(HOST) Robert Frost, the Vermont poet known worldwide, has been dead more than 40 years. But scholars recently found some fascinating lectures and discussions Frost had with Dartmouth students. Commentator Tom Slayton, veteran journalist and editor-emeritus of Vermont Life magazine, was especially interested, and has some reflections of his own on the Frost legacy.
(SLAYTON) A series of lectures that Robert Frost gave to Dartmouth students in the 1940s, 50s and 60s is headed for publication, and there’s a lot of justifiable excitement about that, since the lectures haven’t previously been circulated off-campus.
But will the wider circulation of these lectures and discussions illuminate Frost in new ways? Will they reveal unknown gems in the poems or unknown facets of the Frost personality? My guess is probably not, for a couple of reasons.
First, because Frost, during his long ascendancy as America’s favorite poet, gave many, many lectures to many, many students at campuses around the country. In fact I was fortunate enough to attend one of those lectures, back in the early 60s, when I was a student at UVM. And I can attest that Robert Frost, in addition to being a great poet, was a great teacher.
Ira Allen Chapel was packed to the rafters for the Frost talk, which was part of a series of lectures that he called "the last go-round" because he was n his 80s and knew his health was failing. I can’t remember how long he talked and recited his poetry, but it seemed like a long time – and not long enough. He was wise, witty, avuncular, learned – and thoroughly charming.
That was, after all, a part of what Frost did to perpetuate his own legend – being the embodiment of the wise old Yankee poet. Frost called it simply "barding around,"
And admitted that as the years went by he got "Yankier and Yankier."
And that’s the second reason I have my doubts that the Dartmouth lectures, however fascinating they may be, will significantly alter how we see either Frost, or his poetry. The fact is that Frost created, for public consumption, a public persona – essentially a mask – that allowed him to play the role of the genial country bard, the wise old yankee dispensing poetic rural wisdom, the compleat country sage. He became very good at it. It was a charming performance.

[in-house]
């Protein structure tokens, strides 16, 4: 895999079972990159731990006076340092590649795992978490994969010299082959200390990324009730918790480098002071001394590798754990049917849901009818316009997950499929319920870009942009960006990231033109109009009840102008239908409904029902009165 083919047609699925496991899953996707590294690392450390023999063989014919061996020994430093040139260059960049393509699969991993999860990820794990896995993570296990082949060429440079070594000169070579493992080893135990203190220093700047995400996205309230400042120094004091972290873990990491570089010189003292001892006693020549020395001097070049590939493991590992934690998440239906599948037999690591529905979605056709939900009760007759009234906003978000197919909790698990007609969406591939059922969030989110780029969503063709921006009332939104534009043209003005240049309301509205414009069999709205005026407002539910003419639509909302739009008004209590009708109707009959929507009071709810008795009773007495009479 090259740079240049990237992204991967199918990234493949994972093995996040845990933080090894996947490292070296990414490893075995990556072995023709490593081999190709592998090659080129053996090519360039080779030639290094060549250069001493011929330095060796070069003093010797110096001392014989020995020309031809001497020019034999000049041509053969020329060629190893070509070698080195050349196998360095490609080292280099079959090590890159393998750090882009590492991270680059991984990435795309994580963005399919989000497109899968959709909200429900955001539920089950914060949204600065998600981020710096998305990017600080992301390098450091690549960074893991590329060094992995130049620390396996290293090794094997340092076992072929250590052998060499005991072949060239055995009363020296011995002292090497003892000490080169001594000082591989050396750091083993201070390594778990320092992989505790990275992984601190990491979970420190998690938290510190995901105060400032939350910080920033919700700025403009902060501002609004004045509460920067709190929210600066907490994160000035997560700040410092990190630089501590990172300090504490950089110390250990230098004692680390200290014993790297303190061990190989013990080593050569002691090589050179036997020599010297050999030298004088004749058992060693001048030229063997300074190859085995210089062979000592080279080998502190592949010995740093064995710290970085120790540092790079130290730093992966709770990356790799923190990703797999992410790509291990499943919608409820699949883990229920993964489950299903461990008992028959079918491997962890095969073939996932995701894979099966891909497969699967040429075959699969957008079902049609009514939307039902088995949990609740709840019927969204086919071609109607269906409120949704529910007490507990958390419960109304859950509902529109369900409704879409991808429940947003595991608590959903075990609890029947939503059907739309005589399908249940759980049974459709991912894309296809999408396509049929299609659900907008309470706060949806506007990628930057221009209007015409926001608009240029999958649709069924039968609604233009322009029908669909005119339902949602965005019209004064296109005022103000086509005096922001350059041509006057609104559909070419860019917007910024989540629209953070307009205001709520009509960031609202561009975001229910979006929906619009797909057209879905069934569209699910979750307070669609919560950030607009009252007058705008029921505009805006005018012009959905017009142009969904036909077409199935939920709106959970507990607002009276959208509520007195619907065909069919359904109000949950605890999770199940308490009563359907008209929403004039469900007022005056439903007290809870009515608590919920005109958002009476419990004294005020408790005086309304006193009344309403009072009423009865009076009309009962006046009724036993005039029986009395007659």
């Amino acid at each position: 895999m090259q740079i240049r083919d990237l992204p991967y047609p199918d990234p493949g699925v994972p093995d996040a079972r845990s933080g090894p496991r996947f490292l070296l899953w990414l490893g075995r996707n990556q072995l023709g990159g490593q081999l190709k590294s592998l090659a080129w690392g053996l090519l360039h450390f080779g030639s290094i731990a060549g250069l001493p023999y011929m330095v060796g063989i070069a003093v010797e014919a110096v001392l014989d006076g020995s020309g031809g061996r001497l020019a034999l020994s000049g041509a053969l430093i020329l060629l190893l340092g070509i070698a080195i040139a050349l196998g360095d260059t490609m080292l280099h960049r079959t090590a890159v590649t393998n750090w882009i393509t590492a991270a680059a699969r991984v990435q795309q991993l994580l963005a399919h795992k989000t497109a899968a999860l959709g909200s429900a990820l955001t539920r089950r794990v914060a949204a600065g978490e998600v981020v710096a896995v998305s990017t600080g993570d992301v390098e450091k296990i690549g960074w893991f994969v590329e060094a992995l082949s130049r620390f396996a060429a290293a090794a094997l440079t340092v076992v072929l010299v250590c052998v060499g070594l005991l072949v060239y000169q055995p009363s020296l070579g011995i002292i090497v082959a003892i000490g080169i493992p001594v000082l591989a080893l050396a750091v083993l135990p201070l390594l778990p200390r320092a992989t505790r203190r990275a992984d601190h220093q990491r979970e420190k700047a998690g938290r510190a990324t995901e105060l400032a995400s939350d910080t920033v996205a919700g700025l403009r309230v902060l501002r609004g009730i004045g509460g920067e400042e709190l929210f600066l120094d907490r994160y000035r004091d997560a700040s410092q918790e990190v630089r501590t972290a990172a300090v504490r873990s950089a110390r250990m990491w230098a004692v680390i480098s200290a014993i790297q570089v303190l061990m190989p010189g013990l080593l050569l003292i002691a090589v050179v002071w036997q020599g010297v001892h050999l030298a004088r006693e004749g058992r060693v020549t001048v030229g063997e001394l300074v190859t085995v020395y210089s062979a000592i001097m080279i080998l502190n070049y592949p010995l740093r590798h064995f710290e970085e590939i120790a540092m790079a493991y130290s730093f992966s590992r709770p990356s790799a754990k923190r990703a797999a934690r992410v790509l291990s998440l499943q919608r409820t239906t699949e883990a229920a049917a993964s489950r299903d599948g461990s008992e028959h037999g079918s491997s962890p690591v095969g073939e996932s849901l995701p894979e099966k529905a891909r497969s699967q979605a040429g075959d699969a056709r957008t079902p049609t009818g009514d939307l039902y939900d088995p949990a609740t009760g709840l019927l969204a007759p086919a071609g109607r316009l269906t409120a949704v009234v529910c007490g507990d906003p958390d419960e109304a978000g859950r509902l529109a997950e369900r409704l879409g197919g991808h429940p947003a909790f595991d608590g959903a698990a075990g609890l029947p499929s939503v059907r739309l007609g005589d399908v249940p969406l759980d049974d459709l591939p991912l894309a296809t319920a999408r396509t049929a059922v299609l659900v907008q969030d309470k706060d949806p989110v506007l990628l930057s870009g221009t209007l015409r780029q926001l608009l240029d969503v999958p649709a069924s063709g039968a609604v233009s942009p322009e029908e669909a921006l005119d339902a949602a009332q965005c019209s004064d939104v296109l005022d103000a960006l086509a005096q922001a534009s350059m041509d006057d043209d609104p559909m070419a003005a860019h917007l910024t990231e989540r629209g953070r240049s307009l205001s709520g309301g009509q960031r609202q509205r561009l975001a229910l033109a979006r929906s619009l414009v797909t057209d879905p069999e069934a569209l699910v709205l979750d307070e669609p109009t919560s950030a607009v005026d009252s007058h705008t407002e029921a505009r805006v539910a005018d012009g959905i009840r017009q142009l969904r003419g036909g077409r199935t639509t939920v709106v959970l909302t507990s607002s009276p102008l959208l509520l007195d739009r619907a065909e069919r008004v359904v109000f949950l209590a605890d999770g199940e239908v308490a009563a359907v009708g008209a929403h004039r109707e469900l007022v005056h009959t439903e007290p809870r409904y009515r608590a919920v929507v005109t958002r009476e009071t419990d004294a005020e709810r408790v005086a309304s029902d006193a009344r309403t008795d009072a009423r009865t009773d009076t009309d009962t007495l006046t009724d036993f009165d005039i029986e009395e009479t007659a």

But it was, essentially a performance.
As any serious reader of Frost knows, much of his poetry reveals a much darker side than his country sage persona projected. Frost was deeply skeptical about many of the deeper aspects of human existence – about the beneficence of God, for example, about the meaning, if any, of life, about the worth or futility of human endeavor. Perhaps, he suggested more than once, the world was governed by "design of darkness to appall." Or perhaps there is no design at all, just contending forces – an even bleaker vision. His greatest poems, embody that skepticism, expressing the tragedy of a farm boy’s fatally maiming himself on a power saw, or the crumbling of a marriage after the death of a sickly child.
Perhaps it is no wonder that Frost kept his darker side out of his public appearances and played the charming country sage. But ultimately it is his willingness to grapple with his own grim inner doubts, and to face his vision of life as tragically flawed, that confirms his greatness as a poet.